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Ethiopia launching national youth volunteer service program

August 8,2018

The Ethiopian government is launching what is poised to become Prime Minister Abiy Ahmed’s flagship program of “trans-boundary volunteers.”

With this program, youth volunteers are to serve outside of their respective ethnic-based Federal states, seemingly which is why it is named “trans-boundary”, in the country.

1000 graduating students drawn from different parts of Ethiopia are taking part in the program which is commencing today. And volunteer youth are to get credit for their participation when they are looking for employment after graduation.

Prime Minister Abiy Ahmed met with the volunteers today before they are deployed to where they are assigned.

“When you serve the community as volunteers, you also need to learn and acquire knowledge as well,” the prime minister told the volunteers. He meant to emphasize that there is knowledge in the community outside of university and other institutions of higher learning.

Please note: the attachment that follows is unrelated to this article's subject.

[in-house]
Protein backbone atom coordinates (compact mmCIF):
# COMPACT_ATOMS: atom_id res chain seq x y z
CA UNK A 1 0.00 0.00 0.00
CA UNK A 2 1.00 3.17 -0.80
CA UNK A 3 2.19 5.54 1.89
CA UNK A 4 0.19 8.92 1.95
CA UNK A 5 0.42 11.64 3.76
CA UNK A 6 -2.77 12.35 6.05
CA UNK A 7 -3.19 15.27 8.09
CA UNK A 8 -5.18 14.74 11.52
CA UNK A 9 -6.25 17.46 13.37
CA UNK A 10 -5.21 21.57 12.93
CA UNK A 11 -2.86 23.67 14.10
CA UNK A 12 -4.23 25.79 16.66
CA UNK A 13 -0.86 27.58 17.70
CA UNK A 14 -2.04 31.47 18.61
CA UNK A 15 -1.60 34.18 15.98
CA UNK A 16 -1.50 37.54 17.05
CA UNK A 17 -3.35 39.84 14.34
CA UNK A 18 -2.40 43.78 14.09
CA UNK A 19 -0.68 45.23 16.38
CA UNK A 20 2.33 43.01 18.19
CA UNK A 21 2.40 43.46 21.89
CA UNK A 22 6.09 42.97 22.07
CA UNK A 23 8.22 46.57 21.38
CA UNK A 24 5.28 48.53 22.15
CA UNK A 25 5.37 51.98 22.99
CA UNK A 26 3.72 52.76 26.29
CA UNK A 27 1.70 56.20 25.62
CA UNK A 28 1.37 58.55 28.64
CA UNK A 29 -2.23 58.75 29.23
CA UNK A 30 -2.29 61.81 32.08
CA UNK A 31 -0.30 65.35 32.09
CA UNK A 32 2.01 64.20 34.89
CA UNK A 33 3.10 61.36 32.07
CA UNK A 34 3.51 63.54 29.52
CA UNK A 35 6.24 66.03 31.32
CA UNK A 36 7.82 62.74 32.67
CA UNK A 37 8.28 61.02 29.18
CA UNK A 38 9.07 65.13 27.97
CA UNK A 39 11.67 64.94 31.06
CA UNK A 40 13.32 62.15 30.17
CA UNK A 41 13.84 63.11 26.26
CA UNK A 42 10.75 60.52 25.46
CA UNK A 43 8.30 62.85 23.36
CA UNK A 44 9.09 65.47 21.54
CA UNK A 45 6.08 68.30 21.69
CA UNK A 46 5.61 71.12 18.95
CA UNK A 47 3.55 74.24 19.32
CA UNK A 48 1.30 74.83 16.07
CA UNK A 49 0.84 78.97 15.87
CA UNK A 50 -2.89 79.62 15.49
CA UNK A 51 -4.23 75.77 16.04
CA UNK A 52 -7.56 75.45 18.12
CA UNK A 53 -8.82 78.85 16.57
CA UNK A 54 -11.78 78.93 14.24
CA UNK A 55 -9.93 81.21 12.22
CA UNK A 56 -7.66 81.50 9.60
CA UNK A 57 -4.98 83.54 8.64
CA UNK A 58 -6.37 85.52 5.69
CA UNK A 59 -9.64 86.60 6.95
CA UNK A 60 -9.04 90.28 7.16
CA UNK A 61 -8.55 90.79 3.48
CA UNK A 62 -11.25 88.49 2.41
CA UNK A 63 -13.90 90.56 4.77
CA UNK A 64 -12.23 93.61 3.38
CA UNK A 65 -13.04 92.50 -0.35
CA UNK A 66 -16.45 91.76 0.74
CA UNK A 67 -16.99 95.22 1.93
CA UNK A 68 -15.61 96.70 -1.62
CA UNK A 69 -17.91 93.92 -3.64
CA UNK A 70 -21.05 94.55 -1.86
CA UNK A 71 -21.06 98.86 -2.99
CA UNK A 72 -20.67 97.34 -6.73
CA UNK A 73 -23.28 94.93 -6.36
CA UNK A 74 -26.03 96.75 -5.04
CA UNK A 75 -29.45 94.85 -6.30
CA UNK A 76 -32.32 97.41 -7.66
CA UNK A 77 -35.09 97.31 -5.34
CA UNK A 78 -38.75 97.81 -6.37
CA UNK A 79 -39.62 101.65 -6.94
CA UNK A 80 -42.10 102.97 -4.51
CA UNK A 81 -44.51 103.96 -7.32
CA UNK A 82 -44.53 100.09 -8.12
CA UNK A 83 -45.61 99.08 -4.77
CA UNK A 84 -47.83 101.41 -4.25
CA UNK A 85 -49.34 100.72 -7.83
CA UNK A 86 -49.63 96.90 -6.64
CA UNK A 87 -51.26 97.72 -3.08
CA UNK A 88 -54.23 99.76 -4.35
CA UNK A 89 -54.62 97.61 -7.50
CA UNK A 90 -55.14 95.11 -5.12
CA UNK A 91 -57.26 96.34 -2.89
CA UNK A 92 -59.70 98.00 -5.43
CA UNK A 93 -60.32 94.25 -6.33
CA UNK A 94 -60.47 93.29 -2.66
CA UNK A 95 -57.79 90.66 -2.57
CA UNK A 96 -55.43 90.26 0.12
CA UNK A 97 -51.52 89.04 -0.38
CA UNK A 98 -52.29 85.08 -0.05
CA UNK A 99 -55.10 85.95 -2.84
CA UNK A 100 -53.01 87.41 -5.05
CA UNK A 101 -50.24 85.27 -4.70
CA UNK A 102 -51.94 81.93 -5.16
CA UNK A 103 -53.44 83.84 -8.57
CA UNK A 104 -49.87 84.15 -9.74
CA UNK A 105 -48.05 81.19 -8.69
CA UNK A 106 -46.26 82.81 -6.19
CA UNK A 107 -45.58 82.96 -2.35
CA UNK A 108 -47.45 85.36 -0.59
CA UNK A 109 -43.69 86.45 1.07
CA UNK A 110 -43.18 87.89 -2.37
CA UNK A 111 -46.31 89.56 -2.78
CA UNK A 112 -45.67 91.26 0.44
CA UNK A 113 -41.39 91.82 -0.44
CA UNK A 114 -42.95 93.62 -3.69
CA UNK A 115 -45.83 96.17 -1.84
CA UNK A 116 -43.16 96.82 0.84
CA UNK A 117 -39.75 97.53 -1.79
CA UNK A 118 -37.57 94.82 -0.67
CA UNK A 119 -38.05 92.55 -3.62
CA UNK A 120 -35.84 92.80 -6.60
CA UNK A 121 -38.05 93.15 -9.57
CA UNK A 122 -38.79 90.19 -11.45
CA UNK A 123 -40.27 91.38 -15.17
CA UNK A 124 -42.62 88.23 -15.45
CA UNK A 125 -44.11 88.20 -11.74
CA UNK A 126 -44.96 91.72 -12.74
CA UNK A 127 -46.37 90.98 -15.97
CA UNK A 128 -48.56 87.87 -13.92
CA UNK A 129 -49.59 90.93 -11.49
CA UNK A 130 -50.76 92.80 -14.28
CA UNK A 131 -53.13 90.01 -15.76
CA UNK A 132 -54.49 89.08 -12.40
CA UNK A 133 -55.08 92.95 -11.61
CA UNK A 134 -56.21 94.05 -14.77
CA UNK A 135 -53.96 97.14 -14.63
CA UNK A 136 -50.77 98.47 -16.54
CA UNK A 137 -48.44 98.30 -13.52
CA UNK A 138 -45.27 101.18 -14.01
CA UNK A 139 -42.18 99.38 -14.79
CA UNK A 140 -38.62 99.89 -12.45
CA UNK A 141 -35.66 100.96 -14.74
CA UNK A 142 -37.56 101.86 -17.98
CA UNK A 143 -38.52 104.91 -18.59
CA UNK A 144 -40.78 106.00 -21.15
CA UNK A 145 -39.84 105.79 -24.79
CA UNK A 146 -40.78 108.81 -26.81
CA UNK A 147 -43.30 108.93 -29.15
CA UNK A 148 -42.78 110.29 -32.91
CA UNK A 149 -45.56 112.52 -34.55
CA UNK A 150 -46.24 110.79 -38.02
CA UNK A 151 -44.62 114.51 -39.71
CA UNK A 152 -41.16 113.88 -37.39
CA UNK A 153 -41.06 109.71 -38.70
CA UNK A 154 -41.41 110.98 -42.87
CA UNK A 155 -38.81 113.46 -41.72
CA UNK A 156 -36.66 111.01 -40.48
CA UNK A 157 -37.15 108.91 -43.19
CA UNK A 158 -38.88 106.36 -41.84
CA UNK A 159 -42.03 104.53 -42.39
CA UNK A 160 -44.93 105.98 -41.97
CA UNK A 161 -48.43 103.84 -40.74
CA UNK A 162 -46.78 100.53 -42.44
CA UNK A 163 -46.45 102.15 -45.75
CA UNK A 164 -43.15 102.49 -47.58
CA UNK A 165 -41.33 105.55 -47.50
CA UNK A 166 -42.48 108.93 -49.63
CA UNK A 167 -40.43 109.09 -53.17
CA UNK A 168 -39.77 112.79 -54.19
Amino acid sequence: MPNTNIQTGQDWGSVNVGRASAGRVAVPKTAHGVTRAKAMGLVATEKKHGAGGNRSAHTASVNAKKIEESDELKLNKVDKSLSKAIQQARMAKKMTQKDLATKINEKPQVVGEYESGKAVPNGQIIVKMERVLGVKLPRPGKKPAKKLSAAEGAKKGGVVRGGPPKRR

Apart from providing new graduates with relevant work experience, the motive of the program is to foster what the government describes as “people to people relation” and national feeling.

Ethiopia has a history of mobilizing youth for volunteer work in the community. Soon after the Ethiopian Revolution in 1974, Colonel Mengistu Hailemariam’s government embarked on a nationwide illiteracy eradication program by deploying hundreds of thousands of youth in the countryside in different parts of the country to provide basic education. The program was successful so much so that illiteracy was significantly reduced in the country.

Although Abiy Ahmed’s initiative in launching the program seems to be positive and perhaps a move in the right direction, especially if the program is given Ethiopian character as opposed to practices in the west, the political situation in the country could prove difficult to achieve the goals of the program.

This past week, for example, there has been an organized ethnic-based violence in Jijiga and other nearby towns, South Eastern parts of Ethiopia, where more than 29 people were killed and more than 10 churches were burned. Seen from that angle, it is questionable if it is the right time.

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